Ashwin Bharambe: Resume

Personal Information

Current address
1212 W. Washington Ave, Apt #1, Sunnyvale, CA 94086, USA
Permanent address
'Ameya', 106/1 Rathinagar, Amravati, Maharashtra 444603, India
Email address
ashu [AT]
Visa status
H-1B —


I like building products which people want to use. My research interests lie in large-scale distributed systems. Apart from that, I am interested in software engineering tools (e.g., code analysis, rewriting) and in Web applications.


Carnegie Mellon University, Pittsburgh, Pennsylvania, USA
Ph.D. candidate, Computer Science Department, 2001-present
Currently on Leave of Absence
Carnegie Mellon University, Pittsburgh, Pennsylvania, USA
Masters in Computer Science, 2007
Indian Institute of Technology (IIT) Bombay, India
Bachelor of Technology in Computer Science and Engineering, 1997-2001 GPA 3.76/4.00
Tata Institute of Fundamental Research (TIFR), Bombay, India
NBHM Mathematics Nurture Program, 1998-2001
Equivalent of Master of Science in Mathematics

Academic Honors

  • Awarded the Carnegie Mellon School of Computer Science Graduate Fellowship (2001).
  • One of the six recipients, all over India, of the National Board of Higher Mathematics (NBHM) scholarship for exceptional performance in the Higher Mathematics Nurture Program for three successive years (1999, 2000, 2001).
  • Secured All India Rank 9 among more than 100,000 candidates who appeared for the IIT Joint Entrance Examination (1997).
  • Awarded Government of India merit scholarship through the National Talent Search Exam (1995).

Technical Skills

  • Languages:
    • Proficient in C, C++, Perl, PHP and Javascript.
    • Comfortable with Python, Ruby, Java and C#.
  • Platforms: Most comfortable with Linux. Reasonably familiar with Windows XP, Mac OS 10.4+ and iPhone OS 1.0+
  • Other Technologies: HTML, CSS, Tcl


Software Engineer, Facebook Inc. [ Nov '08 - present ]

Founder and CEO, [ Dec '06 - Oct '08 ] is an online, shared tool for managing your personal and shared finances. Buxfer helps its users analyze their personal expenses as well as track and settle debts with friends. All of this is accessible over the web, through a cellphone, via email, or even IM!

I, along with my other co-founder, was responsible for the complete design and implementation of the site. The site has seen steady growth despite heavy competition, and has over 100,000 registered users today. As a part of running the business, I have learnt how to develop consumer-facing products, how much usability matters, why latency matters, how to market -- skills which are usually irrelevant in a research environment.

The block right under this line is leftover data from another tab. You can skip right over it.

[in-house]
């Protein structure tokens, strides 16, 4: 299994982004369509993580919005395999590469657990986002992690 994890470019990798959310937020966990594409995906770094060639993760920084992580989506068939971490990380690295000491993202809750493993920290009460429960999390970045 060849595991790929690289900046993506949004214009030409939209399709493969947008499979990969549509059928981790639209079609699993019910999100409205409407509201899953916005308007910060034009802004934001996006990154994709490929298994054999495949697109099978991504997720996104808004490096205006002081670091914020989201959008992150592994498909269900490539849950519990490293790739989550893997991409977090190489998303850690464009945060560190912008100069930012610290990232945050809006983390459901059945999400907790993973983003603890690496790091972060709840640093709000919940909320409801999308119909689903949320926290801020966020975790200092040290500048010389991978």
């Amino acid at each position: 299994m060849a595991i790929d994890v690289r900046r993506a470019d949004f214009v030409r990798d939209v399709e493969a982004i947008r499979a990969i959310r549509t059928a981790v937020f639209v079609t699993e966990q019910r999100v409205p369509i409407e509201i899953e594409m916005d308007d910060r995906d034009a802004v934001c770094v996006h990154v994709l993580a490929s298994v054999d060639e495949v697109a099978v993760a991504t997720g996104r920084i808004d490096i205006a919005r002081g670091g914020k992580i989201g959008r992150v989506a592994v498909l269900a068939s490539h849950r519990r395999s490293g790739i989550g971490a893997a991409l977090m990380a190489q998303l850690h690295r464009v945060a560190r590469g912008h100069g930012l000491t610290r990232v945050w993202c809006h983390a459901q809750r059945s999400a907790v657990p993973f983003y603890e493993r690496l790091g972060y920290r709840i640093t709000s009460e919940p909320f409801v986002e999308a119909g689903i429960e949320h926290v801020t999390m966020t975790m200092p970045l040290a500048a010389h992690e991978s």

Graduate Research Assistant, Computer Science Department, CMU [ Oct '01 - Dec '06 ]

Currently on leave of absence

My research focuses on providing network and system support for distributed multi-party interactive applications with particular emphasis on online multi-player games. My goal is to design scalable, distributed and low-latency architectures for highly interactive games such as First Person Shooters (FPS) like Quake. To this end, I have designed and implemented a distributed middleware (called Colyseus) and modified the popular Quake 2 and Quake 3 FPS game engines to use our substrate for distributing game state across multiple servers or peers. In order to perform efficient distributed object lookups in Colyseus, I designed and implemented a novel routing protocol called Mercury which supports multi-dimensional range queries in peer-to-peer environments.

Summer Intern, Microsoft Research, Redmond, WA [ May '03 - Aug '03, and Jul '04 - Sep '04 ]

Analysis of the BitTorrent file distribution network under a wide variety of realistic environments. We find that the system performs near-optimally with respect a number of metrics including mean download time. Also designed and implemented a new scalable file distribution protocol code-named Cascade.

Some other work under an NDA.

Summer Intern, IBM T.J. Watson Research Center, Hawthorne, NY [ Jun '02 - Aug '02 ]

Worked on the design, implementation and evaluation of a generic peer-to-peer network architecture. Developed a distributed directory search application providing seamless peer-to-peer access across DSML/LDAP servers distributed over various administrative domains.

Summer Intern, IBM India Research Labs, New Delhi, India [ May '00 - Jul '00 ]

Worked with Dr. Alok Aggarwal on the VLSI complexity of generalized adders. Proved tight lower bounds on the Area required by these adders for any given time T.

Research Publications